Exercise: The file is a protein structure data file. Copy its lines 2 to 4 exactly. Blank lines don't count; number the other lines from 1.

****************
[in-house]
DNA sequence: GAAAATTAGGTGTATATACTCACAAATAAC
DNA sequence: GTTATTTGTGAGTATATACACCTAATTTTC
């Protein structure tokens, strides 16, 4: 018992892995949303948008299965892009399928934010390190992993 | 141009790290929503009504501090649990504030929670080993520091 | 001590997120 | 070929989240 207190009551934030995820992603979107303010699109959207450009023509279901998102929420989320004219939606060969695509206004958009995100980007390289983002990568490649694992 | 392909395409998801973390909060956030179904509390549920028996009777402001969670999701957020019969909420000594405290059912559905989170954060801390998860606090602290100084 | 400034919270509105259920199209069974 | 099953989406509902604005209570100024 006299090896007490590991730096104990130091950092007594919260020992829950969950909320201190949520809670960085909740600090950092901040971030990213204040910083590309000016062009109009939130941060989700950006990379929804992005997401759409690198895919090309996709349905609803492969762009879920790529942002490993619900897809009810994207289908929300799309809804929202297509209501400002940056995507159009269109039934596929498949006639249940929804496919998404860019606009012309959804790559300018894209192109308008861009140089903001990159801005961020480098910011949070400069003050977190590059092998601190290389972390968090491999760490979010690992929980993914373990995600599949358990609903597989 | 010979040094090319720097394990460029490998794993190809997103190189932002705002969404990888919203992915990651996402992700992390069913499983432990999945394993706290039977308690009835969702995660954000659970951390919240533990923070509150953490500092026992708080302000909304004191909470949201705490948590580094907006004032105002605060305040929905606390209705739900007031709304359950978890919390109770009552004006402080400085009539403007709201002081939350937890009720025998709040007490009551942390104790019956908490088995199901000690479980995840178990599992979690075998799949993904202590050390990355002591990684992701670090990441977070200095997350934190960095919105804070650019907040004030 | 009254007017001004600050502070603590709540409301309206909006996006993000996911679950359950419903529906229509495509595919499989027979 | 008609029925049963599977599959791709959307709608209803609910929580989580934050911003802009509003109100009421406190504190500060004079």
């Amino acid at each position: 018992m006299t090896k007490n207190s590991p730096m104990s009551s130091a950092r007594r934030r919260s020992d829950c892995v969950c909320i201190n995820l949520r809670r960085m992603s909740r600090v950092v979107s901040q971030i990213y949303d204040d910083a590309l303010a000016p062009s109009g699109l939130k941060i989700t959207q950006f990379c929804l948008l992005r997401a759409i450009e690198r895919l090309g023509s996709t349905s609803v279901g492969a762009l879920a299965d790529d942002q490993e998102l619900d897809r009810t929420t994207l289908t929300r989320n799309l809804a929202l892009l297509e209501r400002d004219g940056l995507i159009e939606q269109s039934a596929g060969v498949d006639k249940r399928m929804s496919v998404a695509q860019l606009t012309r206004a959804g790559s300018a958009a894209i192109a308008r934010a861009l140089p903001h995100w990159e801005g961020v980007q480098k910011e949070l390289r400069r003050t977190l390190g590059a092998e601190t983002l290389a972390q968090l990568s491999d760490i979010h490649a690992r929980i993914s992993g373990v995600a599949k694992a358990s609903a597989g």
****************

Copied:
DNA sequence: GAAAATTAGGTGTATATACTCACAAATAAC
DNA sequence: GTTATTTGTGAGTATATACACCTAATTTTC
């Protein structure tokens, strides 16, 4: 018992892995949303948008299965892009399928934010390190992993 | 141009790290929503009504501090649990504030929670080993520091 | 001590997120 | 070929989240 207190009551934030995820992603979107303010699109959207450009023509279901998102929420989320004219939606060969695509206004958009995100980007390289983002990568490649694992 | 392909395409998801973390909060956030179904509390549920028996009777402001969670999701957020019969909420000594405290059912559905989170954060801390998860606090602290100084 | 400034919270509105259920199209069974 | 099953989406509902604005209570100024 006299090896007490590991730096104990130091950092007594919260020992829950969950909320201190949520809670960085909740600090950092901040971030990213204040910083590309000016062009109009939130941060989700950006990379929804992005997401759409690198895919090309996709349905609803492969762009879920790529942002490993619900897809009810994207289908929300799309809804929202297509209501400002940056995507159009269109039934596929498949006639249940929804496919998404860019606009012309959804790559300018894209192109308008861009140089903001990159801005961020480098910011949070400069003050977190590059092998601190290389972390968090491999760490979010690992929980993914373990995600599949358990609903597989 | 010979040094090319720097394990460029490998794993190809997103190189932002705002969404990888919203992915990651996402992700992390069913499983432990999945394993706290039977308690009835969702995660954000659970951390919240533990923070509150953490500092026992708080302000909304004191909470949201705490948590580094907006004032105002605060305040929905606390209705739900007031709304359950978890919390109770009552004006402080400085009539403007709201002081939350937890009720025998709040007490009551942390104790019956908490088995199901000690479980995840178990599992979690075998799949993904202590050390990355002591990684992701670090990441977070200095997350934190960095919105804070650019907040004030 | 009254007017001004600050502070603590709540409301309206909006996006993000996911679950359950419903529906229509495509595919499989027979 | 008609029925049963599977599959791709959307709608209803609910929580989580934050911003802009509003109100009421406190504190500060004079």